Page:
music is created to be performed live. The show stage is usually crowded with
singers and dancers. They keep changing places, as one after the other takes a
turn at the mike. The music cycles and spirals with high-pitched jingly guitars
surfing the constantly shifting rhythms, while the dancers gyrate with vigor and
style. Everything pulses, as the sound projection flickering on and off with it.
It is basically the classical rumba, as well as a cutting edge African beat all
of its own. Though Africans are relatively poor, they spent a great portion of
their lives in search of the perfect music with which to celebrate their rich
culture. For many, music is all they have and their only means of relaxation.
Music inspires them; it lifts their spirits and either helps them forget the
realities and hardships of life or otherwise; gives them hope for good times in
the future. There is little argument about the talent of these musicians.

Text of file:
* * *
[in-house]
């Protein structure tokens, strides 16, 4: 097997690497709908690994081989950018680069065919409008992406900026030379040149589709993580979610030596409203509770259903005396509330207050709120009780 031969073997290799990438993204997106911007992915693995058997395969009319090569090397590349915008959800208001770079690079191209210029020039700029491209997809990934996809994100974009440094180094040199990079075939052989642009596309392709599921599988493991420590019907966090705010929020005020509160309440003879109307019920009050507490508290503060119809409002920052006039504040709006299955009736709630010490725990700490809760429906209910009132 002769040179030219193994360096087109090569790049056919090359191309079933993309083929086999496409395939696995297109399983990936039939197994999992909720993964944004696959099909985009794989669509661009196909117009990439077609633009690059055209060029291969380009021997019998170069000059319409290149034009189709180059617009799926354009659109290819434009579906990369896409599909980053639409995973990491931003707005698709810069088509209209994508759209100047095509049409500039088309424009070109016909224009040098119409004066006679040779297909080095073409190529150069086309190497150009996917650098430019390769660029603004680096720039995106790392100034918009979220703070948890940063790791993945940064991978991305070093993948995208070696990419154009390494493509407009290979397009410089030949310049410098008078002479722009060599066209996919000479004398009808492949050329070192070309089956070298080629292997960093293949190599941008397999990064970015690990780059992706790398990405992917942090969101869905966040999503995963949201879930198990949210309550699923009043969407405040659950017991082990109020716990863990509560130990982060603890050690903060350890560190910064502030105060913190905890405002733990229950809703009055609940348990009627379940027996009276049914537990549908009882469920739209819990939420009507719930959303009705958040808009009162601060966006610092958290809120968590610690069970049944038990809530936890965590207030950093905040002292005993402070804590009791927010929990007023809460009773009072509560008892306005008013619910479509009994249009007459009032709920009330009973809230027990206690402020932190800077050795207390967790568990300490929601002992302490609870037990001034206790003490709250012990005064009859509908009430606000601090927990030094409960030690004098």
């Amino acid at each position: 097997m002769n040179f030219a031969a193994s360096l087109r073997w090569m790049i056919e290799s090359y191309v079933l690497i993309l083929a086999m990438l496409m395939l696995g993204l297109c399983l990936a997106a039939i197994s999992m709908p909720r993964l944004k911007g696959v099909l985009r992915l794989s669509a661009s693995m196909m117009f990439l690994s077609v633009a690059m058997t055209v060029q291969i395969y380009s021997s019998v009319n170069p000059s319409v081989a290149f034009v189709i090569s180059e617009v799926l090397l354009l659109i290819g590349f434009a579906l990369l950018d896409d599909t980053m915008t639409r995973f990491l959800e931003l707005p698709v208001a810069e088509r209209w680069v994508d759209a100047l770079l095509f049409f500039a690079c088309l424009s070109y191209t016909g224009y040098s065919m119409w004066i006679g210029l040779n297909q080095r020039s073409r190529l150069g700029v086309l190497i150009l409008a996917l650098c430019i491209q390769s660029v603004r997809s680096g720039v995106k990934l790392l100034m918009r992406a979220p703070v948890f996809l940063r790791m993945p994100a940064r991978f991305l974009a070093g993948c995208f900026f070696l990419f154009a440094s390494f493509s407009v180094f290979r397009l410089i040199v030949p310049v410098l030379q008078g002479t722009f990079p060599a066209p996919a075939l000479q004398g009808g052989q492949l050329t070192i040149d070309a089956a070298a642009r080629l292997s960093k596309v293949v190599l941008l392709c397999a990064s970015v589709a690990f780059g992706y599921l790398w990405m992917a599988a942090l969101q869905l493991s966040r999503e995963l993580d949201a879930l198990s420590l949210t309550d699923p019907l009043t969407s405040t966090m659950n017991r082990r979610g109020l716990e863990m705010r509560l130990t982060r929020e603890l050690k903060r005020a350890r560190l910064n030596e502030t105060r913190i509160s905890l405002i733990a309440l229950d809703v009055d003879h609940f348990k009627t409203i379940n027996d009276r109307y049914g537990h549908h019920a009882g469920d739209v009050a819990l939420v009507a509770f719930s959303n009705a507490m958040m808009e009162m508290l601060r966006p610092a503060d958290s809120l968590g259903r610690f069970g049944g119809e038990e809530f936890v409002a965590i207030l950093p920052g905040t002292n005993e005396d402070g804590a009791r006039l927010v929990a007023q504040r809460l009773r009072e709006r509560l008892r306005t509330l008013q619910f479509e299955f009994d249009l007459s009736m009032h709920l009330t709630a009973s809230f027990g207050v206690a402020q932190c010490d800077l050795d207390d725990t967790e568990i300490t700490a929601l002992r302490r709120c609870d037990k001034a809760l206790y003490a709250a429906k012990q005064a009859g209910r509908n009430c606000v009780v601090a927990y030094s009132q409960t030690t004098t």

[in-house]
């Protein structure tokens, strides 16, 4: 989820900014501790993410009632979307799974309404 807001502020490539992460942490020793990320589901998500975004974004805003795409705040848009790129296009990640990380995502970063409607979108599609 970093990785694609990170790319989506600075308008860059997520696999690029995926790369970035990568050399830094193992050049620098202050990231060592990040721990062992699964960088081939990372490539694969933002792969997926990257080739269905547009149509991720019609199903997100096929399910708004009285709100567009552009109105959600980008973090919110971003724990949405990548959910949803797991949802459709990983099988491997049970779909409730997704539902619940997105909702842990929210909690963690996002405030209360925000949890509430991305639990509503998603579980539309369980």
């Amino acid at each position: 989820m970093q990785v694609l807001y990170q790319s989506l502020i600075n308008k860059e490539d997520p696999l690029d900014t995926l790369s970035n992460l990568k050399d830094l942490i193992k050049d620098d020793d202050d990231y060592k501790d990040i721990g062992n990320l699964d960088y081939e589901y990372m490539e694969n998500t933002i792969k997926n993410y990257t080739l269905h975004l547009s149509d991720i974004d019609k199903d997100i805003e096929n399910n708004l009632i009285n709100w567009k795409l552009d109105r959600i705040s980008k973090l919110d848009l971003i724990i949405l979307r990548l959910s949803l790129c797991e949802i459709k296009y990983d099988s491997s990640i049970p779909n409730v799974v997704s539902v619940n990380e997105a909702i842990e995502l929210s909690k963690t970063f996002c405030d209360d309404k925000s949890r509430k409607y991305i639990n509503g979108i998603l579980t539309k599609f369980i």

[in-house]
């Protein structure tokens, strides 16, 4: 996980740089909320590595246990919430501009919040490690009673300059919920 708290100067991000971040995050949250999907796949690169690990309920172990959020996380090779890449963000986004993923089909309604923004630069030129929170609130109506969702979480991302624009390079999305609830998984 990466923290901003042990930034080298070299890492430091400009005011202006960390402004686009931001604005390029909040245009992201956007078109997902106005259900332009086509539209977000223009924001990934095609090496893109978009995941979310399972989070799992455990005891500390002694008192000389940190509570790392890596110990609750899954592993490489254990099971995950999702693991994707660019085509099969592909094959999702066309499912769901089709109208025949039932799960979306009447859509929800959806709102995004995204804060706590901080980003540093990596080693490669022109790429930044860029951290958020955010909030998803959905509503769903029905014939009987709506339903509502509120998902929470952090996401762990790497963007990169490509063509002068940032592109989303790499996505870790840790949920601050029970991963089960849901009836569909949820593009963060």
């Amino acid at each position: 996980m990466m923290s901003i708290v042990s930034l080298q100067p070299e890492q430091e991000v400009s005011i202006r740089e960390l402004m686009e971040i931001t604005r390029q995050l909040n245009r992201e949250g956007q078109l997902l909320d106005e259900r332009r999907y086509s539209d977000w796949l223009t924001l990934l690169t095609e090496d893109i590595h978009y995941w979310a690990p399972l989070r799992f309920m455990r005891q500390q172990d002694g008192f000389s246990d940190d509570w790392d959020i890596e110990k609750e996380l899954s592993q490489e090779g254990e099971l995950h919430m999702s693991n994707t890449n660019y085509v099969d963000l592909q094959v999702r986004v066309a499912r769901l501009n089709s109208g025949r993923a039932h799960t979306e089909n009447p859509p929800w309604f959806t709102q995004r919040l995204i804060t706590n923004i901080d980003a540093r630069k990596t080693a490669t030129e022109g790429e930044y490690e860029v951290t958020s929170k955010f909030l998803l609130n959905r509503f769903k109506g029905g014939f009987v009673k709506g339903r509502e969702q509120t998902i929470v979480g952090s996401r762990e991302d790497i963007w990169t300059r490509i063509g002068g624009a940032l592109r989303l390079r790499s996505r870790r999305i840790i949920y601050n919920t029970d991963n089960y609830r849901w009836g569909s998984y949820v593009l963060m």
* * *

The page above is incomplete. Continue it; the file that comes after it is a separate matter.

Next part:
Werrason is Congo's biggest attraction, because he usually gives interactive
performances, which turn into glittering all night dancing extravaganzas,
lasting well over 10 hours at a time. His concerts draw over 200,000 people and
many more are usually turned away. This video was taken early in the morning
after an all night show. There was an argument that the new dance style where
women shake their behinds was spearheaded in the song “Crazy in love” by none
other than Beyonce. However, she admitted at her appearance on the Oprah Show
that she learned of it by watching African music videos. Here is proof of the
original dance. Now, you be the judge
It is not unusual each of the dancers to leave their mark.
Much of the excitement of live concerts is caught when the talent of each dancer
is showcased. The songs include extended “sebene” sections which last up to 15
and where every one is allowed to shine.